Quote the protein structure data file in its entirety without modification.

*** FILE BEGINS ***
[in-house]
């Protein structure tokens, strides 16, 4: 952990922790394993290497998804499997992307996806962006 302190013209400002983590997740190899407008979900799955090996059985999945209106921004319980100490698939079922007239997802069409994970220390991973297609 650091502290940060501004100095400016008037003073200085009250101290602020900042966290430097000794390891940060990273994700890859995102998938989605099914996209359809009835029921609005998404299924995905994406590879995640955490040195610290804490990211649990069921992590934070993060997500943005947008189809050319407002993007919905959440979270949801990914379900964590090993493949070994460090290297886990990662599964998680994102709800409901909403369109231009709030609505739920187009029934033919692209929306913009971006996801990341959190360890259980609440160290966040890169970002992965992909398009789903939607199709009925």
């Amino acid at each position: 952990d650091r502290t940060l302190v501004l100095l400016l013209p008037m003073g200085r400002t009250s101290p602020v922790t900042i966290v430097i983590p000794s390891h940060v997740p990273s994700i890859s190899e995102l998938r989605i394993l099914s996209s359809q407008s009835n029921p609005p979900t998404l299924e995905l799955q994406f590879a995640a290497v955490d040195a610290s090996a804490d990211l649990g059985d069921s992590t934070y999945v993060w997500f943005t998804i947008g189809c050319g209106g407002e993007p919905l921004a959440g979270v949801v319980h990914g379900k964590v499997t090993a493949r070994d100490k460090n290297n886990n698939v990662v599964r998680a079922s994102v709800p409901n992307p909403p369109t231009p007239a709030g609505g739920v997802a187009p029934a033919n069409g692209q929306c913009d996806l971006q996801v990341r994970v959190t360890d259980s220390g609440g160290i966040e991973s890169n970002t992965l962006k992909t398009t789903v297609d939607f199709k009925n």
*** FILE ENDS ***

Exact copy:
[in-house]
């Protein structure tokens, strides 16, 4: 952990922790394993290497998804499997992307996806962006 302190013209400002983590997740190899407008979900799955090996059985999945209106921004319980100490698939079922007239997802069409994970220390991973297609 650091502290940060501004100095400016008037003073200085009250101290602020900042966290430097000794390891940060990273994700890859995102998938989605099914996209359809009835029921609005998404299924995905994406590879995640955490040195610290804490990211649990069921992590934070993060997500943005947008189809050319407002993007919905959440979270949801990914379900964590090993493949070994460090290297886990990662599964998680994102709800409901909403369109231009709030609505739920187009029934033919692209929306913009971006996801990341959190360890259980609440160290966040890169970002992965992909398009789903939607199709009925």
């Amino acid at each position: 952990d650091r502290t940060l302190v501004l100095l400016l013209p008037m003073g200085r400002t009250s101290p602020v922790t900042i966290v430097i983590p000794s390891h940060v997740p990273s994700i890859s190899e995102l998938r989605i394993l099914s996209s359809q407008s009835n029921p609005p979900t998404l299924e995905l799955q994406f590879a995640a290497v955490d040195a610290s090996a804490d990211l649990g059985d069921s992590t934070y999945v993060w997500f943005t998804i947008g189809c050319g209106g407002e993007p919905l921004a959440g979270v949801v319980h990914g379900k964590v499997t090993a493949r070994d100490k460090n290297n886990n698939v990662v599964r998680a079922s994102v709800p409901n992307p909403p369109t231009p007239a709030g609505g739920v997802a187009p029934a033919n069409g692209q929306c913009d996806l971006q996801v990341r994970v959190t360890d259980s220390g609440g160290i966040e991973s890169n970002t992965l962006k992909t398009t789903v297609d939607f199709k009925n």